Margaret Yang, market analyst at CMC Markets Singapore, added that the rights issue marks the company's efforts to raise capital from shareholders to improve its balance sheet and repay some of its debts. But as its rating has been downgraded to junk, the cost of borrowing from the credit market is likely to be more expensive, she cautioned.
Ms Yang noted also that the rights issue could "suppress" Noble's share price in the near future. "And investors' confidence is likely to get hurt by the chairman's step-down plan."
Noble, in its announcement on Friday, said that 76-year-old Mr Elman, who founded the firm 30 years ago, "wishes to step down as executive chairman within the next 12 months".
At his request, the board will set up a sub-committee to look into his succession. The sub-committee, chaired by non-executive director David Eldon, will identify a successor for the role of non-executive chairman.
In recognition of CIC's "support for the company", CIC will be entitled to a second non-executive director, in addition to the current appointee that it has on the board, Noble added.
The group will also seek to appoint an additional independent non-executive director with a background in international commodities and futures trading.
Last week, in a move that surprised the market, Noble said Yusuf Alireza was resigning as chief executive officer with immediate effect due to "family reasons". He will be replaced by co-CEOs - executive director William Randall and Noble Americas president Jeff Frase.
At the same time, Noble said it will sell Noble Americas Energy Solutions, one of its more profitable business units, for cash to strengthen its balance sheet.
On Friday, Noble also unveiled an expanded cost-cutting programme, comprising the sale of ownership stakes in select low-returning assets, and the continued reduction of working capital in these businesses globally. It also confirmed the continuation of an operating cost-reduction programme, which will reduce headcount, among others.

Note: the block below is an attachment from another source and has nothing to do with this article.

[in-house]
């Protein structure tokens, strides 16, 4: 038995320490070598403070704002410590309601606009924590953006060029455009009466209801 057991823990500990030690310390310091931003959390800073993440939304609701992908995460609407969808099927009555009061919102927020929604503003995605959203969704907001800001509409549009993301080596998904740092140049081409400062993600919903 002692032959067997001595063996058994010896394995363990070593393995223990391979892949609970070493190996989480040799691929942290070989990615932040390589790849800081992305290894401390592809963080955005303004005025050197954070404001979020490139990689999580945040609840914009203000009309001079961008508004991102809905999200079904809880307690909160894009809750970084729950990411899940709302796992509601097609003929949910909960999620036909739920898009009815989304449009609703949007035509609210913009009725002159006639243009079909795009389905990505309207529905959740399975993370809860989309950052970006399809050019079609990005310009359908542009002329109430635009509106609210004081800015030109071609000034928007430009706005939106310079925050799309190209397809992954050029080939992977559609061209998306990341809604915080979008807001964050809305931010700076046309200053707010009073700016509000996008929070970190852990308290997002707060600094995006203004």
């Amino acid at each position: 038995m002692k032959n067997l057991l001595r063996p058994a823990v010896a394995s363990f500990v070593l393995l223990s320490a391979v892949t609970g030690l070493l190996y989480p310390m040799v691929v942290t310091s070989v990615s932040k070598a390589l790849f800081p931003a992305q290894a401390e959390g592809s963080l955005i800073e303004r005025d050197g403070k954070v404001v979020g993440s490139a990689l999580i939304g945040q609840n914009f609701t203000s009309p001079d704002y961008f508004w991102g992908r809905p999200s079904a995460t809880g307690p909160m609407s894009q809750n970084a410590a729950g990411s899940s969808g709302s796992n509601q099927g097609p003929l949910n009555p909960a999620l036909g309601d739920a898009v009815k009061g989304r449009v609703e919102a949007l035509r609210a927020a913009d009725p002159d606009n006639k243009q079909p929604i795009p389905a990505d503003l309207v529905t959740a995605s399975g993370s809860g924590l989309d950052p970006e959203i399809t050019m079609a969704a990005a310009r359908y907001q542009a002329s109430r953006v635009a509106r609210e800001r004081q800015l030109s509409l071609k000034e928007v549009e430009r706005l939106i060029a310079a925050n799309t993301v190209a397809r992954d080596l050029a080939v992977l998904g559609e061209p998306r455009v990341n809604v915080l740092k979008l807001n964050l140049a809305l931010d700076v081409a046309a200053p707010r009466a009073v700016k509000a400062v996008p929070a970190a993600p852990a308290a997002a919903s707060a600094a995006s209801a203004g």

Noble's shift to an asset-light model is seen as a "positive" by Religare's Mr Tiruchelvam. "Noble is shedding its fixed assets as it seeks to become a pure commodity trader. It is likely to shed more of its fixed assets, particularly in the mining sector. We see value, as the stock is trading at 65 per cent discount to book value."
The analyst, in a note released on Friday, issued a "buy" rating on the stock with a target price of S$0.56.
In response to concerns raised by David Gerald, chief of the Securities Investors Association (Singapore) or Sias, Paul Jackaman, Noble's group chief financial officer said: "We would encourage shareholders to take into consideration how the executive chairman and largest shareholder, Mr Richard Elman, along with another key shareholder, China Investment Corporation, have given irrevocable undertakings for their rights shares, in recognition of the company's prospects. This move by the key shareholders further aligns their interests with those of minority shareholders."
Mr Jackaman had met Mr Gerald on Friday at the Sias office, said a statement from Sias.